Brandon said, “So Boney was kind of a rough character,” and Faye said, “See, he was connected with Grandpaw’s family and they didn’t tell things. If some of the family was mean, they didn’t get out and tell things.”
Cain had more bad luck when two of his daughters, Nancy and Flora, died of diphtheria.
“They buried them little girls out from the house somewhere up on the hill,” Daisy said. “I don’t know where they were buried. Mom never showed me. I guess they just had rocks for tombstones, you know.”
A.W. Sloan, Appalachia, Big Creek, Blackburn Lucas, Buffalo, Chris Lambert, Christmas, Cleve Fry, Dingess Run, Ferrellsburg, Frank Davis, genealogy, Guyan Valley Railroad, Harts, Herbert Shelton, history, Hugh Fowler, John Fowler, John Lucas, Jones Adkins, Lincoln County, Lincoln Republican, Logan, Logan County, Matthew Farley, Sand Creek, Sheridan, Toney, typhoid fever, Ward Brumfield, West Virginia, Wilburn Adkins
“Old Hickory,” a local correspondent from Ferrellsburg in Lincoln County, West Virginia, offered the following items, which the Lincoln Republican printed on Thursday, December 28, 1911:
Xmas has come and gone and the people of Ferrellsburg enjoyed the occasion nicely.
A.W. Sloan, of Ferrellsburg will soon return to his former location at Sheridan.
B.B. Lucas and other members of his family have been suffering with typhoid fever the past week.
John Lucas, of Big Creek, Logan county, and Frank Davis engaged in a scrap at this place Xmas day. Lucas received a black eye.
Wilburn Adkins, son of Jones Adkins, received painful wounds in his thigh, Christmas day, as the result of an accidental discharge of a pistol which he had in his pocket.
Cleve Fry, of near Toney, has moved his family to Dingess Run, above Logan, and has taken charge of a section on the G.V. Railroad.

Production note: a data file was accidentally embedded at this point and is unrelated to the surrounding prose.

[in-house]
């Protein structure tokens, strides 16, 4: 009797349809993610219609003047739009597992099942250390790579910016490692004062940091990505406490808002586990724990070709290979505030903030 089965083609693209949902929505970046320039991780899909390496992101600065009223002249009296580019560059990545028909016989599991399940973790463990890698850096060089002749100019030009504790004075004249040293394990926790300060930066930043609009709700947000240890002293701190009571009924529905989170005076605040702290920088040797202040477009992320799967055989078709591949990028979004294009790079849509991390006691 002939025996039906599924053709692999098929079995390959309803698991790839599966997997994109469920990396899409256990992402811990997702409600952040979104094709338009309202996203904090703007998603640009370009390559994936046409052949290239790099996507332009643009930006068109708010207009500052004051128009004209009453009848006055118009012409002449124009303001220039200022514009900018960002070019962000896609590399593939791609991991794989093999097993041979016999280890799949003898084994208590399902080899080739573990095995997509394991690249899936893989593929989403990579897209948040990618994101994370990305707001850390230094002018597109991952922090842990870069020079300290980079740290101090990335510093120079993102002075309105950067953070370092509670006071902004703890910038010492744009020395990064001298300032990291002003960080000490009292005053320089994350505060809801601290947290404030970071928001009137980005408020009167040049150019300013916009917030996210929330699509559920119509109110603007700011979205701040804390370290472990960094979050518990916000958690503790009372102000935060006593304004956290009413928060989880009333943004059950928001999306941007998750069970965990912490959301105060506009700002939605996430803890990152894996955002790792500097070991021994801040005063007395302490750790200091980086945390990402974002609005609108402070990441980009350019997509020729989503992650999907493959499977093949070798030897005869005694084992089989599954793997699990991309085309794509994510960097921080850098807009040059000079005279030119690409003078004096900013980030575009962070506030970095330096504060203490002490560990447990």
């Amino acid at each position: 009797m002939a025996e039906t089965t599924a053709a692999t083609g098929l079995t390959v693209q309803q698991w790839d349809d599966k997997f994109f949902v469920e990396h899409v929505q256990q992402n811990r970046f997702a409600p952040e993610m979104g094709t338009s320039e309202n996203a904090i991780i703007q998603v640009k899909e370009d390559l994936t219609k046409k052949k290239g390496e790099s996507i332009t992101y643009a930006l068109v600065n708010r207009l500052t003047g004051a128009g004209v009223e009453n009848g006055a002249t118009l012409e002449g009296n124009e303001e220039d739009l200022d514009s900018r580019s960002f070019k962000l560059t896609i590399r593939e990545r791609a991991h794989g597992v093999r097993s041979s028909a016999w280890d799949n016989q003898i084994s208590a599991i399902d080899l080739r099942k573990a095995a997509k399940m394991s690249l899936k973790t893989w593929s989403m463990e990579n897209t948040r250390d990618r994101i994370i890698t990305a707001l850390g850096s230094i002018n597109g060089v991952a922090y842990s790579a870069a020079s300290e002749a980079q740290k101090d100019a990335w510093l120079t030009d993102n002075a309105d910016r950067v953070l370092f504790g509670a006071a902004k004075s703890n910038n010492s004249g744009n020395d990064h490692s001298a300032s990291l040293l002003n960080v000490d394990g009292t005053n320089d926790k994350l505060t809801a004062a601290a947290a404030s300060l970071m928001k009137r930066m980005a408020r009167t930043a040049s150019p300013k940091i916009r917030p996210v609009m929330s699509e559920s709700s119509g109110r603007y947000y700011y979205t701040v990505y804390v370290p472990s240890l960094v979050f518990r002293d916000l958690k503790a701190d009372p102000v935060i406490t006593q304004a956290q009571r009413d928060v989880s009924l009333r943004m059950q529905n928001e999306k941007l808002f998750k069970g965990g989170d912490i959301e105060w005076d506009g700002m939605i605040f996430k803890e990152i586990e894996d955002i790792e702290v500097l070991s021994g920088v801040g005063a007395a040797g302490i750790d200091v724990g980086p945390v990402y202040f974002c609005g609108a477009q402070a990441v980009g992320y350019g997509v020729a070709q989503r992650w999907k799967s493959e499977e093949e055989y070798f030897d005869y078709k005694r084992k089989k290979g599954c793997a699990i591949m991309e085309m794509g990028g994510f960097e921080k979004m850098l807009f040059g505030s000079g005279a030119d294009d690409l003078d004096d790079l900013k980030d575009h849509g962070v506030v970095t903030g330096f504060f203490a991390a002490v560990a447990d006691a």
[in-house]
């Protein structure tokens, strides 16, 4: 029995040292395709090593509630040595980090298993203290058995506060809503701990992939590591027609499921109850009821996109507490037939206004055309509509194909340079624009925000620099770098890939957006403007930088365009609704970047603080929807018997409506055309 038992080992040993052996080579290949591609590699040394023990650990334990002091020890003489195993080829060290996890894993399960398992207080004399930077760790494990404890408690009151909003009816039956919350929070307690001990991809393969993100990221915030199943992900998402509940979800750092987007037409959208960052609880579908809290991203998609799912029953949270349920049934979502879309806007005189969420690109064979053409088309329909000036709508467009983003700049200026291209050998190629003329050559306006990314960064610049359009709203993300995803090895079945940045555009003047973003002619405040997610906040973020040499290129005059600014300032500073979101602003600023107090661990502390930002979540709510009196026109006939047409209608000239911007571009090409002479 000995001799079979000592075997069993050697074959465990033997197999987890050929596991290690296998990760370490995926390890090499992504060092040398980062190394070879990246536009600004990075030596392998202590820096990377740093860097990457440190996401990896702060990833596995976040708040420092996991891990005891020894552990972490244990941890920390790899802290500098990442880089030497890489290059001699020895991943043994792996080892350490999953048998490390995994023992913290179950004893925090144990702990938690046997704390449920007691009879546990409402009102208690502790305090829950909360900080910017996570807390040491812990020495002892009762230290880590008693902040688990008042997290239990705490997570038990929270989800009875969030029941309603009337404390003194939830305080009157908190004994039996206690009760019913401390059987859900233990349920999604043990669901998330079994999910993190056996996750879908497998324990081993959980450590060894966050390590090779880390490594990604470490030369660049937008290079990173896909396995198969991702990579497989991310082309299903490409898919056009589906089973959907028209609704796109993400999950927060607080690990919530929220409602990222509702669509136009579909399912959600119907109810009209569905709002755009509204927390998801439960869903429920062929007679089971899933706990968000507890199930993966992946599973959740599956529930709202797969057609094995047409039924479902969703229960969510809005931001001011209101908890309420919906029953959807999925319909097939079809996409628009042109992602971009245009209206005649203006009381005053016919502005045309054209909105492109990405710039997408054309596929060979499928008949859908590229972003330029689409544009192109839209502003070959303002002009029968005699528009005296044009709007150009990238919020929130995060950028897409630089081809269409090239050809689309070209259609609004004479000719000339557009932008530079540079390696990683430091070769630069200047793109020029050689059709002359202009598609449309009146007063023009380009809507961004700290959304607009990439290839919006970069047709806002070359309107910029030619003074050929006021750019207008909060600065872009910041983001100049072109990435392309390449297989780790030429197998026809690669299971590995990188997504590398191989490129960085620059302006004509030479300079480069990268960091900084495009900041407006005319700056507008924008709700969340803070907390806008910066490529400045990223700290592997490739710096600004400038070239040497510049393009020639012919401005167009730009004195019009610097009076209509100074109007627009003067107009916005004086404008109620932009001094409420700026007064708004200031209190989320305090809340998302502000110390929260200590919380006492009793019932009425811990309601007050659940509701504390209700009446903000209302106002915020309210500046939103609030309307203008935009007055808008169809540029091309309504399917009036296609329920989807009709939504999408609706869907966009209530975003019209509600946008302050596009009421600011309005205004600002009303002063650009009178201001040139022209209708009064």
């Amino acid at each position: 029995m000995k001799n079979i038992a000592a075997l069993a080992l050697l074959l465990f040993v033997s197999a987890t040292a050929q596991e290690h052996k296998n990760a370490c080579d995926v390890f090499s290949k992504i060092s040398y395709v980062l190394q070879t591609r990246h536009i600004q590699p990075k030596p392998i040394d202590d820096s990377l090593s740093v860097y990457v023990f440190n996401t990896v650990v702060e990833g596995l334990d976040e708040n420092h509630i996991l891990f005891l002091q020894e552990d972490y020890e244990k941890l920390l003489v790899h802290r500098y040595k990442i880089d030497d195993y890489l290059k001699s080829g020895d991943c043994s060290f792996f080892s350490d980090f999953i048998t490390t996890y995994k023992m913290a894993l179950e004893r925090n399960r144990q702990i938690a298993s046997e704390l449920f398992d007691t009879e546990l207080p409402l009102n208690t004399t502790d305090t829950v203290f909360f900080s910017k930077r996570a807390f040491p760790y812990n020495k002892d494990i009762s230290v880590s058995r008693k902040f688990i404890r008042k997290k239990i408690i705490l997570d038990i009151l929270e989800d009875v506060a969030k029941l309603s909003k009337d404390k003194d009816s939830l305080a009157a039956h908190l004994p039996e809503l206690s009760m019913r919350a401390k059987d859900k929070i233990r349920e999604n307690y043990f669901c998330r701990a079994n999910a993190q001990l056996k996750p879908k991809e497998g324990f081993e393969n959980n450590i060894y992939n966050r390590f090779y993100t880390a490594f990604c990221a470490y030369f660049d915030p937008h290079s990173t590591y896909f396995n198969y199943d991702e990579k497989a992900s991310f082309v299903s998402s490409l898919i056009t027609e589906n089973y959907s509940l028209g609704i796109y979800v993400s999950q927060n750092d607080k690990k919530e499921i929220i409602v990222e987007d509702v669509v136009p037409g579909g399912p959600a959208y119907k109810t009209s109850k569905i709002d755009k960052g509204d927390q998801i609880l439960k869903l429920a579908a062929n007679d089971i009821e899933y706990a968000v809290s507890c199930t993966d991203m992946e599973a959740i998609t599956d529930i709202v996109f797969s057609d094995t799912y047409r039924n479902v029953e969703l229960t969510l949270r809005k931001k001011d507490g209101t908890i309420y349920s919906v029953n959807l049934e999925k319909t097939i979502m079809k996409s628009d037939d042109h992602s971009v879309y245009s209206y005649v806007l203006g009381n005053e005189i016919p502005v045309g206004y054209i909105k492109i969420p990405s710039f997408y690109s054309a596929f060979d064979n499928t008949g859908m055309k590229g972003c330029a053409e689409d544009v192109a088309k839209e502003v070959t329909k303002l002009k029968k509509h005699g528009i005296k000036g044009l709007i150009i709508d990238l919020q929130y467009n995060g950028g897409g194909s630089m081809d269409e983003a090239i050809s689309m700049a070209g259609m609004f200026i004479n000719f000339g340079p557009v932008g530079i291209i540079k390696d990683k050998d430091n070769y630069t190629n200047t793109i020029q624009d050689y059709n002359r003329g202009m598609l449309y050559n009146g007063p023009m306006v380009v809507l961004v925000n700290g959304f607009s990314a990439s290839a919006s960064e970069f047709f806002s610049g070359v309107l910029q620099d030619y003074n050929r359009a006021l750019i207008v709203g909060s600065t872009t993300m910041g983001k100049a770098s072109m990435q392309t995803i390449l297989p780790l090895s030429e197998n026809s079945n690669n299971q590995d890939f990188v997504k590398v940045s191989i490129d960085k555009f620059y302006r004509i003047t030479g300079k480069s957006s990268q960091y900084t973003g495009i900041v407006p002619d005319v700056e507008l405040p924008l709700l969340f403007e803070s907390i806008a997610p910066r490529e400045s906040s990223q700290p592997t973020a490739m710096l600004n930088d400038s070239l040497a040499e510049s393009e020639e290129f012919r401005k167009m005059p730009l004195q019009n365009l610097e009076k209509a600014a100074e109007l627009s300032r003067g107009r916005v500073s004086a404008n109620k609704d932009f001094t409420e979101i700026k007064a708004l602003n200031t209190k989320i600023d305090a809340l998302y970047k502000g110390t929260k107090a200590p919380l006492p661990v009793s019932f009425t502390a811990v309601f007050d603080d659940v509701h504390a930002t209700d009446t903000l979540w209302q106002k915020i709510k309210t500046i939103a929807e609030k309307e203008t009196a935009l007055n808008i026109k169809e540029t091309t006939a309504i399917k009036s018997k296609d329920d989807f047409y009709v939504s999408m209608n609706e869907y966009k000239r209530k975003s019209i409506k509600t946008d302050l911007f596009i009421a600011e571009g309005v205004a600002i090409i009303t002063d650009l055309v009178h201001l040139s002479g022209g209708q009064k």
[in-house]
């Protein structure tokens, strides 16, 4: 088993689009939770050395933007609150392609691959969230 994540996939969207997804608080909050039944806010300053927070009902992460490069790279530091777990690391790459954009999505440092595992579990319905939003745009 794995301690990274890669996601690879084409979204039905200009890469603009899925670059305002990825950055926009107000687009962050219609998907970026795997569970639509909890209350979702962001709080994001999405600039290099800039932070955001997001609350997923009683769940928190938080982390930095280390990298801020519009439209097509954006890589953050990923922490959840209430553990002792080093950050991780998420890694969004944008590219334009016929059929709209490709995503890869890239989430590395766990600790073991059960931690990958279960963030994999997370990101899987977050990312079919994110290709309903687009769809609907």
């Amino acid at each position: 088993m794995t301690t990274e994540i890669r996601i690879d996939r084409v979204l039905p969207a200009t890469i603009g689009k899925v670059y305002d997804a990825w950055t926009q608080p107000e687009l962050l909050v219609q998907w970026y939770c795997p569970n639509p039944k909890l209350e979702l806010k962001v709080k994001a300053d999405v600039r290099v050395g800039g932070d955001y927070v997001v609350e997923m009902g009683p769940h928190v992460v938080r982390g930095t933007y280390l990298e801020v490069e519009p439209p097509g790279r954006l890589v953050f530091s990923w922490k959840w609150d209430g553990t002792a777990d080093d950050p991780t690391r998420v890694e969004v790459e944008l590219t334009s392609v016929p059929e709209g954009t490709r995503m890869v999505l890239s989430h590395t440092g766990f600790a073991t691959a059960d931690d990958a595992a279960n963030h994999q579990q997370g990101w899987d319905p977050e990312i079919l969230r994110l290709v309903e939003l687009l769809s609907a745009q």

Ward Brumfield, John and Hugh Fowler, of near Hart, and Chris Lambert and Herbert Shelton had a knock down at Sand Creek the day before Xmas. Ward Brumfield received a severe blow over the head with a quart bottle, Lambert wielding the bottle.
M.C. Farley will now return to Buffalo, Logan county, where he has a job of work, as Xmas is over.
The Guyandotte river has been “full” during the holidays.
It seems funny that the Sheriff has recently come to the conclusion that the sheriff’s office is not a piddle office and that no one has a right in it but himself and his deputies. The voters will speak at the next election.
Best wishes to The Republican.
Abe Keibler, Asa Neal, Big Indian Hornpipe, Big Rock Candy Mountain, Birdie, Charley Keibler, Ed Haley, Ella Haley, fiddlers, fiddling, Greenup, Grey Eagle, Henry Keibler, history, Jim Keibler, John Hartford, John Lozier, Kentucky, Morris Allen John Keibler, music, Ohio, Portsmouth, Portsmouth Airs, Pretty Polly, Roger Cooper, Sam Keibler, Turkey in the Straw, writing
As Abe and I fiddled the afternoon away, Roger Cooper and John Lozier showed up. In ensuing conversation, John mentioned to Abe that he didn’t remember his father, Jim. Abe said it was because his dad had died young.
“My uncle raised me from seven year old and raised Morris Allen from three months old,” he said.
“Uncle John and Uncle Henry raised me,” he said.
I said to Abe, “How many fiddling Keiblers were there all told?”
“Well, there weren’t many — just that one generation,” he said. “John — that was the oldest — Charley — that was the next one — and my dad and Sam. Them was the four fiddlers.”
His mind was starting to pull out great memories.
“Grandpa wouldn’t allow them to bring a fiddle into the house to saw around on and learn and they got a hold of an old fiddle and took it out in the cornfield. And the three brothers, he kept seeing them going out and he told Grandma, ‘Them boys are into something. I’m gonna follow them and see what they’re into.’ So he goes out there and Uncle John — that was the best fiddler — he was a playing and my dad was a dancing and he said, ‘Well now, John, you can bring your fiddle into the house.’ He had learnt to play it then pretty good.”
I asked Abe where he first heard Ed play and he said, “Greenup, Kentucky. Up here at the county seat. He played around the courthouse there and people donated him money. He had a cup on the neck of his fiddle and they’d drop five-dollar bills in it. When that old mill was a running and whiskey was in, he’d come around there to that mill on payday and maybe take a thousand dollars away from there. I was about eighteen years old when I heard him. He was a good fiddler. He could play ‘Birdie’ and all that. Played it in C or G either one. He played and sung a lot of songs — ‘Big Rock Candy Mountain’. He could play anything.”